The needs of sewage treatment plants

The water cycle of a purification plant (i.e. all the activities that are carried out for the collection and treatment of both municipal and industrial wastewater) is defined as closed when “the resource taken from the source is returned to nature duly purified“. For this reason, the final destination of the sludge obtained from the treatment activity of a plant is a crucial point for its environmental and economic sustainability.
The cost of sludge disposal can account for between 15% and 50% of the operating costs of a sewage plant. In general, the cost of sending sludge to agriculture is around 50-70 €/tonne, while landfilling currently costs more than 100 €/tonne. The environmental and social concerns arising from sewage sludge disposal have led states to increase restrictions on the spreading of sludge in agriculture, diverting it to other disposal methods, such as landfill or waste-to-energy, with much higher costs.
These restrictions have led to greater burdens on the profit and loss accounts of managers who are also finding it increasingly difficult to meet sludge disposal reduction targets. This is why there is an urgent need for pre-treatment technologies that optimise the efficiency of the treatment and dewatering processes, thereby reducing the total volume of sludge leaving the plant and reducing disposal costs.

Controlled cavitation to increase sludge dewaterability

A significant example is given by the video below which shows a test performed with our mobile unit at the Cuma treatment plant, the largest in Naples and one of the largest in Europe, with a treatment capacity of 1,200,000 p.e.
The primary need of the managers of this plant is to find a technological solution to increase the dehydratability of the sludge destined for the centrifuges, in order to achieve greater separation of the solid and liquid fractions. In fact, separating more liquid from solid would mean optimising the volume of sludge leaving the plant and reducing disposal costs, which are one of the items that weigh most heavily on the plant’s economic resources:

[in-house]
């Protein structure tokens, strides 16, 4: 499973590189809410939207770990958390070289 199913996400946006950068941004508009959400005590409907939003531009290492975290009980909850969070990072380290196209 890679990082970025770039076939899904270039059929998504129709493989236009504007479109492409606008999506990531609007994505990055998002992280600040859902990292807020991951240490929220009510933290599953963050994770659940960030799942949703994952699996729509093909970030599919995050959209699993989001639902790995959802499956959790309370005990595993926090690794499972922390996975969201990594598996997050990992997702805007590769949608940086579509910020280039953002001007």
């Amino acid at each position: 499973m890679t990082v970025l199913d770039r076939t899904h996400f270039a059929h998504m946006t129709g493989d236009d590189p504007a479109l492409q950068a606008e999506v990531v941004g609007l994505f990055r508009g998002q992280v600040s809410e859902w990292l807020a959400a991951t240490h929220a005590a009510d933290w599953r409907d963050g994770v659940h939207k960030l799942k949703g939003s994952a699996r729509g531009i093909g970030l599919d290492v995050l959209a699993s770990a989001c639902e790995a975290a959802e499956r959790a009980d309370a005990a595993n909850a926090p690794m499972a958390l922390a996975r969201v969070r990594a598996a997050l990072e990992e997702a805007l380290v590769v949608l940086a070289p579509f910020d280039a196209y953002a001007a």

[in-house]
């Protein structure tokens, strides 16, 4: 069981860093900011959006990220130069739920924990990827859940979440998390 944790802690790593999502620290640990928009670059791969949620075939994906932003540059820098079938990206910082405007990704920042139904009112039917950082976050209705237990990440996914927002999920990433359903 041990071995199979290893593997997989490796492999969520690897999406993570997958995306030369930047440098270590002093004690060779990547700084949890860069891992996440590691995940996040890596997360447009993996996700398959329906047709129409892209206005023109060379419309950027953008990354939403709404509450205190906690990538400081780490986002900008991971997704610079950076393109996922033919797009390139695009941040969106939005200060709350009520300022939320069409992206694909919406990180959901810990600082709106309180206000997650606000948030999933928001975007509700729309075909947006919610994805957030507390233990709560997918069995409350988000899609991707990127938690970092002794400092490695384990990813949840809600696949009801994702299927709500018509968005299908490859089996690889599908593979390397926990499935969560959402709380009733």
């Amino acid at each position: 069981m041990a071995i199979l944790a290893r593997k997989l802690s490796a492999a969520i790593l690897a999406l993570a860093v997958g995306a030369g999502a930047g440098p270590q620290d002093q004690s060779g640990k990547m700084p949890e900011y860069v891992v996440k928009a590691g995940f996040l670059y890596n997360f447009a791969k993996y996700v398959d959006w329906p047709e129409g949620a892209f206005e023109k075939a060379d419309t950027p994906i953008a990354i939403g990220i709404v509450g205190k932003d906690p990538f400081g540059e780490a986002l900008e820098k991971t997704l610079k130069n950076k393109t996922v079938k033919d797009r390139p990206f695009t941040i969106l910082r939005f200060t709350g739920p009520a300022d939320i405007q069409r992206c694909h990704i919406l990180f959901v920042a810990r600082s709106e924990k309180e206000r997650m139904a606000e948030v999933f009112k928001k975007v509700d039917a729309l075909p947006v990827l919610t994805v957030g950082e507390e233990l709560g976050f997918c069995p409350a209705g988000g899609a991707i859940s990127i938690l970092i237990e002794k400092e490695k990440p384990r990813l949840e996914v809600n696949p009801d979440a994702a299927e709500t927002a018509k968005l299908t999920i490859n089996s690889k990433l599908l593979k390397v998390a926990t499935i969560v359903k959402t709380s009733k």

The objective of the plant test was to show how the disintegration and homogenisation action of the SewaTOR® Contrica® Cavitation implies a significant reduction in viscosity and particle size for sludge samples taken at different points in the treatment line:

  • Post-dynamic thickener biological sludge (6% TS)
  • Primary sludge upstream of the screening process (1.5% TS)
  • Mix of primary and biological sludge (3% TS)
The final visual comparison between the original sample and the cavitated sample showed precisely this important improvement in the rheology of the treated sludge. The biological sludge in particular, which due to its viscosity causes difficulties for plant operators in mixing and pumping, is finely broken down after the cavitation treatment, with a significant reduction in its viscosity.
By integrating SewaTOR®‘s innovative technology into the process line of the Cuma water purification plant, the operators will be able to reduce the viscosity of the sludge and optimise mixing and pumping, saving energy, but above all, improving the yield of the biological processes and the dewatering process, increasing the conversion of the organic component of the sludge and thus reducing disposal costs!